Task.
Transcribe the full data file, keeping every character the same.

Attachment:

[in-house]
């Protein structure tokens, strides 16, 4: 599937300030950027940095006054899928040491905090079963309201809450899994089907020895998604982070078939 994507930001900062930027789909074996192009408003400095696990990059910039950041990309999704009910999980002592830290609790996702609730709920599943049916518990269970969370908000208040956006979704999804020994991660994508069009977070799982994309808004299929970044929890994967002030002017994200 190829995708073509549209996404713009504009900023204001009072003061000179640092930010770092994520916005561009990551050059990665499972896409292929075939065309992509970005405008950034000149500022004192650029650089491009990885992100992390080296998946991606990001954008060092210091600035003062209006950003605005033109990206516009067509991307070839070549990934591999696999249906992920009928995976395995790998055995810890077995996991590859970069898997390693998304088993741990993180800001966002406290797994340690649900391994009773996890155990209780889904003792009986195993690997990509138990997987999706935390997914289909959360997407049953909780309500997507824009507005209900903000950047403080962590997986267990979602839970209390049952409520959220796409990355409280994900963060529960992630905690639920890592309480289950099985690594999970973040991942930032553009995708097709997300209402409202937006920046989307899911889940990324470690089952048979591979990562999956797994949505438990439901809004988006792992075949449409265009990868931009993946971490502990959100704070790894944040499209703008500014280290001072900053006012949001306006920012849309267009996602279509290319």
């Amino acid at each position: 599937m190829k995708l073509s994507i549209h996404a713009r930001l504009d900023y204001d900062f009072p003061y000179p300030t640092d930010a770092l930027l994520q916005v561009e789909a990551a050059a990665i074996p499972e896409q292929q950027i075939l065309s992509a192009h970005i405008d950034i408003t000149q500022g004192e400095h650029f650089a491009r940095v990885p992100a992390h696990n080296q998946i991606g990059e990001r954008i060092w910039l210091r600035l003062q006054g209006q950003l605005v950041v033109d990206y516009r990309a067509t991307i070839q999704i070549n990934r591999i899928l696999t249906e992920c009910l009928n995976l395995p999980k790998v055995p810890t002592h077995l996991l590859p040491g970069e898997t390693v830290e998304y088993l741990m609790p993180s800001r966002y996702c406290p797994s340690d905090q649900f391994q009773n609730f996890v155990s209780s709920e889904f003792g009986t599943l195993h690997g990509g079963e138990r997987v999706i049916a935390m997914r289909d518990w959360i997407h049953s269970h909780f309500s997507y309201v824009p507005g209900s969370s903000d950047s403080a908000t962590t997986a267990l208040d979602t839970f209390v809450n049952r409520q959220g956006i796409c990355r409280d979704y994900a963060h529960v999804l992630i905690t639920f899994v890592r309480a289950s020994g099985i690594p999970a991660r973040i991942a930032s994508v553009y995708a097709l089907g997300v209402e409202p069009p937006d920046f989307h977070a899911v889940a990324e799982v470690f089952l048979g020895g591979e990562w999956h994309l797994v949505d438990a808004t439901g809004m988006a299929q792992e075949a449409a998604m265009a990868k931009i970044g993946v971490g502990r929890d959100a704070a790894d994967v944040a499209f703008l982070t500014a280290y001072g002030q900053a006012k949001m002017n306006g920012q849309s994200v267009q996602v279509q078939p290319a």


[in-house]
């Protein structure tokens, strides 16, 4: 599937300030950027940095006054899928040491905090079963309201809450899994089907020895998604982070078939 994507930001900062930027789909074996192009408003400095696990990059910039950041990309999704009910999980002592830290609790996702609730709920599943049916518990269970969370908000208040956006979704999804020994991660994508069009977070799982994309808004299929970044929890994967002030002017994200 190829995708073509549209996404713009504009900023204001009072003061000179640092930010770092994520916005561009990551050059990665499972896409292929075939065309992509970005405008950034000149500022004192650029650089491009990885992100992390080296998946991606990001954008060092210091600035003062209006950003605005033109990206516009067509991307070839070549990934591999696999249906992920009928995976395995790998055995810890077995996991590859970069898997390693998304088993741990993180800001966002406290797994340690649900391994009773996890155990209780889904003792009986195993690997990509138990997987999706935390997914289909959360997407049953909780309500997507824009507005209900903000950047403080962590997986267990979602839970209390049952409520959220796409990355409280994900963060529960992630905690639920890592309480289950099985690594999970973040991942930032553009995708097709997300209402409202937006920046989307899911889940990324470690089952048979591979990562999956797994949505438990439901809004988006792992075949449409265009990868931009993946971490502990959100704070790894944040499209703008500014280290001072900053006012949001306006920012849309267009996602279509290319």
């Amino acid at each position: 599937m190829k995708l073509s994507i549209h996404a713009r930001l504009d900023y204001d900062f009072p003061y000179p300030t640092d930010a770092l930027l994520q916005v561009e789909a990551a050059a990665i074996p499972e896409q292929q950027i075939l065309s992509a192009h970005i405008d950034i408003t000149q500022g004192e400095h650029f650089a491009r940095v990885p992100a992390h696990n080296q998946i991606g990059e990001r954008i060092w910039l210091r600035l003062q006054g209006q950003l605005v950041v033109d990206y516009r990309a067509t991307i070839q999704i070549n990934r591999i899928l696999t249906e992920c009910l009928n995976l395995p999980k790998v055995p810890t002592h077995l996991l590859p040491g970069e898997t390693v830290e998304y088993l741990m609790p993180s800001r966002y996702c406290p797994s340690d905090q649900f391994q009773n609730f996890v155990s209780s709920e889904f003792g009986t599943l195993h690997g990509g079963e138990r997987v999706i049916a935390m997914r289909d518990w959360i997407h049953s269970h909780f309500s997507y309201v824009p507005g209900s969370s903000d950047s403080a908000t962590t997986a267990l208040d979602t839970f209390v809450n049952r409520q959220g956006i796409c990355r409280d979704y994900a963060h529960v999804l992630i905690t639920f899994v890592r309480a289950s020994g099985i690594p999970a991660r973040i991942a930032s994508v553009y995708a097709l089907g997300v209402e409202p069009p937006d920046f989307h977070a899911v889940a990324e799982v470690f089952l048979g020895g591979e990562w999956h994309l797994v949505d438990a808004t439901g809004m988006a299929q792992e075949a449409a998604m265009a990868k931009i970044g993946v971490g502990r929890d959100a704070a790894d994967v944040a499209f703008l982070t500014a280290y001072g002030q900053a006012k949001m002017n306006g920012q849309s994200v267009q996602v279509q078939p290319a």